Review of Iris Berry’s “The Daughters of Bastards”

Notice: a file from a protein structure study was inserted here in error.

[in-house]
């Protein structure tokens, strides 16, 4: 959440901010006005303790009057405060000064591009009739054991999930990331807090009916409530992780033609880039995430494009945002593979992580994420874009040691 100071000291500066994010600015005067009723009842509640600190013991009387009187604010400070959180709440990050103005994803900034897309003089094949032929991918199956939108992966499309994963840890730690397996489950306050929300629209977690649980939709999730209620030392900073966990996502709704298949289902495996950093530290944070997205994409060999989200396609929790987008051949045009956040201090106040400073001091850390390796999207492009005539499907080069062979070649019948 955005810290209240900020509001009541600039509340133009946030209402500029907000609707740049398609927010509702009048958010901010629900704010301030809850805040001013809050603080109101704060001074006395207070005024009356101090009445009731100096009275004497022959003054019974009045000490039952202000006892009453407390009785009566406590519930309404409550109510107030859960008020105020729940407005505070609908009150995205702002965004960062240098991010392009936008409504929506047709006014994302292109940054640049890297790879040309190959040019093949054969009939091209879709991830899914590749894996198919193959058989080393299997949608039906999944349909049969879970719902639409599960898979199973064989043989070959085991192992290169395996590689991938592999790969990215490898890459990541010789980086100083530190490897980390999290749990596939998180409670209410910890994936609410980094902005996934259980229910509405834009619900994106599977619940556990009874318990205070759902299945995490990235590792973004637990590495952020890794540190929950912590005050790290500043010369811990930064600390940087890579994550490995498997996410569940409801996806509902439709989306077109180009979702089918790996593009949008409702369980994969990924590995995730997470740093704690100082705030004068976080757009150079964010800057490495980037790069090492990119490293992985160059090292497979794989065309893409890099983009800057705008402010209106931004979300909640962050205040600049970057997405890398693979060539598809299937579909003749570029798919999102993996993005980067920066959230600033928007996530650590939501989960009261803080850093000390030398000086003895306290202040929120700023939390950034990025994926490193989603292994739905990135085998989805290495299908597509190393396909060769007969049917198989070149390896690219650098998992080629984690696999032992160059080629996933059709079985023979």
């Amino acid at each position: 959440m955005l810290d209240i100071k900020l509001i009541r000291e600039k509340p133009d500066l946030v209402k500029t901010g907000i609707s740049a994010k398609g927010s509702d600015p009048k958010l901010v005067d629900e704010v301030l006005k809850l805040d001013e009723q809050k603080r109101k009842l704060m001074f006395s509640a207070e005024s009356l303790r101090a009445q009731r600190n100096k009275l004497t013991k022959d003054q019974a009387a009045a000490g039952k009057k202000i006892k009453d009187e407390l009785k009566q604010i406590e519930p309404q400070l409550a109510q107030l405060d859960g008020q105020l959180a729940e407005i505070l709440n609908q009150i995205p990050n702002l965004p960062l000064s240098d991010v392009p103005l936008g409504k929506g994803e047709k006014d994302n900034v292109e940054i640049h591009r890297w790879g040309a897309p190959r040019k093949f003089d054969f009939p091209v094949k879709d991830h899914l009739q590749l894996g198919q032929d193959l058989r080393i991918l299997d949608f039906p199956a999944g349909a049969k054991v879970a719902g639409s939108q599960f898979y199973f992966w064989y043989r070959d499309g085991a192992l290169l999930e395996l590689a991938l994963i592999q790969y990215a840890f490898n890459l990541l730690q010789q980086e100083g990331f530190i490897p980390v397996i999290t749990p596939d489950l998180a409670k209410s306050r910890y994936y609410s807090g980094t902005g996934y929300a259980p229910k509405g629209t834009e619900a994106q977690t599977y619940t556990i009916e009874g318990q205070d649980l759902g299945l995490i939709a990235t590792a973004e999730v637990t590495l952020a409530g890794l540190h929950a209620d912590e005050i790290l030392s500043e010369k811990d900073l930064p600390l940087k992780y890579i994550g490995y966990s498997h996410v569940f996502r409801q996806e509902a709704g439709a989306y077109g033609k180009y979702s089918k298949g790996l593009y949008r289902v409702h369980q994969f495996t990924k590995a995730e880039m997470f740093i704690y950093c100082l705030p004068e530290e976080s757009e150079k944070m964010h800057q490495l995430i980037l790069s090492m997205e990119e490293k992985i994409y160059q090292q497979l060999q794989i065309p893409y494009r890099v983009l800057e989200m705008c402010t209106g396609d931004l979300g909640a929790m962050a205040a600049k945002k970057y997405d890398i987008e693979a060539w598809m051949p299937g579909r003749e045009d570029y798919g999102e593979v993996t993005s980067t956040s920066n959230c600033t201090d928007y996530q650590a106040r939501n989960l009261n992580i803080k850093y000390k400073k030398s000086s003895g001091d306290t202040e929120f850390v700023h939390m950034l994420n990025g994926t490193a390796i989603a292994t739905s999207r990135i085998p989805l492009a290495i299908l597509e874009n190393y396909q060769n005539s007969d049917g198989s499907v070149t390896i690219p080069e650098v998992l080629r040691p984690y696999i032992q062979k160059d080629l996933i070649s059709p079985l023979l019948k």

It takes a great amount of courage to honestly write of one’s personal journey—especially if the autobiographical accounts contain both beautifully bold and refreshingly unvarnished truths, as Iris Berry’s do! From her time spent with those she admired, like Steve Lowe, who owned the Beat Motel in Desert Hot Springs and who had “assisted [William] Burroughs at the peak of his career” to those agonizing times like when a cheating ex-boyfriend named Bob got ‘custody’ of their cat, Crayon, after their separation—even though Crayon clearly wanted to live with Iris, as Crayon kept finding her even blocks away (p. 104). Berry’s exceptional writing disputes the assertion of what Los Angeles is billed to be in many people’s minds. Instead, she straightforwardly shows the underbelly of the city—without the façade of all things aesthetically pleasing. Yet, the gritty reality of life there, under the layers of topsoil, in the ‘80s wasn’t without its own anarchistic appeal. For instance, Berry had the amazing opportunity to check out the “…local punk bands: the Circle Jerks, X and Fear. Or imports and out-of-towners: The Clash, The Damned, Sex Pistols, Johnny Thunders and The Velvet Underground” (pgs. 32, 33). Plus, one of the places she was fortunate enough to hang out in was the Zero Zero. The Zero Zero was a cool counter-culture “…Hollywood underground afterhours club. If you didn’t know it was there, you didn’t know it was there. You had to know somebody. Tucked away in an unmarked storefront in the shadow of the Capital Records building on a lonely strip of Cahuenga Boulevard, just off the 101 Freeway, as it spilled into Hollywood heading south from the San Fernando Valley” (p. 24). Berry’s childhood was less-than-ideal, but she managed to channel the heartbreak in a healthy manner—not by lashing out at others, but by bleeding it into her sometimes gut-wrenching writing over the years. The title, “The Daughters of Bastards,” in a broad sense refers to her wrestling with her personal journey, from birth onwards, as it’s a “…grappling with the idea of origin and the drift that occurs when the umbilical cord has been cut and the search begins for what might have been lost at the beginning” (p. 119). Yet, there’s also a sense of hope in the fact that what might have been lost is forever kept—via the memories and the words painstakingly recorded in this memoir. Definitely worth picking up a copy!